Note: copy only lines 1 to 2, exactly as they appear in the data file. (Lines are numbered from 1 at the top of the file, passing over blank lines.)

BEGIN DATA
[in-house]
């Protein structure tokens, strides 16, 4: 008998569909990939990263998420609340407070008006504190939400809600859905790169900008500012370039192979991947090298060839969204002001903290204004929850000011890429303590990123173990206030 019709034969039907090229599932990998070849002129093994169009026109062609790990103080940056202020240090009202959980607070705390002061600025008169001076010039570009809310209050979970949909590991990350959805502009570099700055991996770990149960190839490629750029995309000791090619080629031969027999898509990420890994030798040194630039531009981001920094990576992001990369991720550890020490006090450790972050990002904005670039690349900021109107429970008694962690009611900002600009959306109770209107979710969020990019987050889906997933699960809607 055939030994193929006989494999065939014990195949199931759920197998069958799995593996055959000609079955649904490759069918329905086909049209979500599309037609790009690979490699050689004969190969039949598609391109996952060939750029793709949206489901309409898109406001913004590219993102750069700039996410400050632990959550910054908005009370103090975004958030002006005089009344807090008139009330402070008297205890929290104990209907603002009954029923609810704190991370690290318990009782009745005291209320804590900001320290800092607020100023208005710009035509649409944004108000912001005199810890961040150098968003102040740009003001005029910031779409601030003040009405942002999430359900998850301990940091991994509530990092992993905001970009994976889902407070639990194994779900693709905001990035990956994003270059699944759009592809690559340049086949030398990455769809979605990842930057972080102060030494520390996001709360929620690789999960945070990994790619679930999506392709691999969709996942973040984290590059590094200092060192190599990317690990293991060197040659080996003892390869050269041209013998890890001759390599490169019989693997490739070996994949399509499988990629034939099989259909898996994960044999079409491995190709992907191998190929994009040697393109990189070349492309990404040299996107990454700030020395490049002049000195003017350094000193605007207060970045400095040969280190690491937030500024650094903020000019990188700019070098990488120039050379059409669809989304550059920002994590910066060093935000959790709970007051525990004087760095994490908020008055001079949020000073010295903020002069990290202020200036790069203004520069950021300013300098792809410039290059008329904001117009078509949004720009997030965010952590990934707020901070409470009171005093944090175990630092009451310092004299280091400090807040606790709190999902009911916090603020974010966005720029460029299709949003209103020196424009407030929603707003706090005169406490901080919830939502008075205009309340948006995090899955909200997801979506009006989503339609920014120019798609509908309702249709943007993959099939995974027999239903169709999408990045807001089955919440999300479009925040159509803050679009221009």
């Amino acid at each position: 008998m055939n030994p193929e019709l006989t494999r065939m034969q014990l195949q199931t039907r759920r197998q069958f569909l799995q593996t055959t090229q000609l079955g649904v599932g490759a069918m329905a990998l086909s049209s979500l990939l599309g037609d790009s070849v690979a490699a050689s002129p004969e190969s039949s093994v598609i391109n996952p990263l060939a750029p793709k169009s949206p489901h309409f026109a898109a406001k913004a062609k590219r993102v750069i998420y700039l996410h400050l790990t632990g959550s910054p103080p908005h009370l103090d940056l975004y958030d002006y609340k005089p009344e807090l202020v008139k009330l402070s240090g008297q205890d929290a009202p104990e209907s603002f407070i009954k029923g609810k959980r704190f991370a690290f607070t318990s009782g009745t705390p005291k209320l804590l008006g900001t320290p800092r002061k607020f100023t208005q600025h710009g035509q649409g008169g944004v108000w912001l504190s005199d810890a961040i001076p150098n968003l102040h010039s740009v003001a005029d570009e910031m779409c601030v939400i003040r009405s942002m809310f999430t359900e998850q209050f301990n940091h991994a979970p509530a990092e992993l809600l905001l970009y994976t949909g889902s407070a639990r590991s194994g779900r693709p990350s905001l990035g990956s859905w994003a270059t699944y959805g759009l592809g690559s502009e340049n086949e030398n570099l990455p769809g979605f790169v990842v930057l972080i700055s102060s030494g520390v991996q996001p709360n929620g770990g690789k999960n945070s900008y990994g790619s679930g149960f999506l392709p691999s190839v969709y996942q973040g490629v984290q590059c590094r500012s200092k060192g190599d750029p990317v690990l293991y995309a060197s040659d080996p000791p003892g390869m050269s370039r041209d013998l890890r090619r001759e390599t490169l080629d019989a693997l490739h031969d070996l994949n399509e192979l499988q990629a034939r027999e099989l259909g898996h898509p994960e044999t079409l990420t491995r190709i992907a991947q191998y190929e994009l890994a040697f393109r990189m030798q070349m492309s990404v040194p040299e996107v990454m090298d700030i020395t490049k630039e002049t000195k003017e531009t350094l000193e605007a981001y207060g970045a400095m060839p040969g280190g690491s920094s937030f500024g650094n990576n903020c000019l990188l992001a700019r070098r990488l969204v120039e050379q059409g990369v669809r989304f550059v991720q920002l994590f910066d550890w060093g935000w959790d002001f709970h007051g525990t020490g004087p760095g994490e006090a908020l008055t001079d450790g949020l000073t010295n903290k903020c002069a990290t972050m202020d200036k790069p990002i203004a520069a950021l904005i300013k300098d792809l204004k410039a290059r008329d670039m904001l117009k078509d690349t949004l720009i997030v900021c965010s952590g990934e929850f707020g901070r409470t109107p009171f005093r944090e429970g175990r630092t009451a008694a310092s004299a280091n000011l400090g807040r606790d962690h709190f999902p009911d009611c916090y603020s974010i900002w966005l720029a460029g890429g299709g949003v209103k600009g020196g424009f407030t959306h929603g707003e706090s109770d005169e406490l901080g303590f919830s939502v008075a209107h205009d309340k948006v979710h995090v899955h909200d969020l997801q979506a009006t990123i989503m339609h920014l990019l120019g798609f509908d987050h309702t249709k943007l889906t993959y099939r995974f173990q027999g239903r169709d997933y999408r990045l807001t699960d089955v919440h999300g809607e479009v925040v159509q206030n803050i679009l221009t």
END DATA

[in-house]
């Protein structure tokens, strides 16, 4: 008998569909990939990263998420609340407070008006504190939400809600859905790169900008500012370039192979991947090298060839969204002001903290204004929850000011890429303590990123173990206030 019709034969039907090229599932990998070849002129093994169009026109062609790990103080940056202020240090009202959980607070705390002061600025008169001076010039570009809310209050979970949909590991990350959805502009570099700055991996770990149960190839490629750029995309000791090619080629031969027999898509990420890994030798040194630039531009981001920094990576992001990369991720550890020490006090450790972050990002904005670039690349900021109107429970008694962690009611900002600009959306109770209107979710969020990019987050889906997933699960809607 055939030994193929006989494999065939014990195949199931759920197998069958799995593996055959000609079955649904490759069918329905086909049209979500599309037609790009690979490699050689004969190969039949598609391109996952060939750029793709949206489901309409898109406001913004590219993102750069700039996410400050632990959550910054908005009370103090975004958030002006005089009344807090008139009330402070008297205890929290104990209907603002009954029923609810704190991370690290318990009782009745005291209320804590900001320290800092607020100023208005710009035509649409944004108000912001005199810890961040150098968003102040740009003001005029910031779409601030003040009405942002999430359900998850301990940091991994509530990092992993905001970009994976889902407070639990194994779900693709905001990035990956994003270059699944759009592809690559340049086949030398990455769809979605990842930057972080102060030494520390996001709360929620690789999960945070990994790619679930999506392709691999969709996942973040984290590059590094200092060192190599990317690990293991060197040659080996003892390869050269041209013998890890001759390599490169019989693997490739070996994949399509499988990629034939099989259909898996994960044999079409491995190709992907191998190929994009040697393109990189070349492309990404040299996107990454700030020395490049002049000195003017350094000193605007207060970045400095040969280190690491937030500024650094903020000019990188700019070098990488120039050379059409669809989304550059920002994590910066060093935000959790709970007051525990004087760095994490908020008055001079949020000073010295903020002069990290202020200036790069203004520069950021300013300098792809410039290059008329904001117009078509949004720009997030965010952590990934707020901070409470009171005093944090175990630092009451310092004299280091400090807040606790709190999902009911916090603020974010966005720029460029299709949003209103020196424009407030929603707003706090005169406490901080919830939502008075205009309340948006995090899955909200997801979506009006989503339609920014120019798609509908309702249709943007993959099939995974027999239903169709999408990045807001089955919440999300479009925040159509803050679009221009």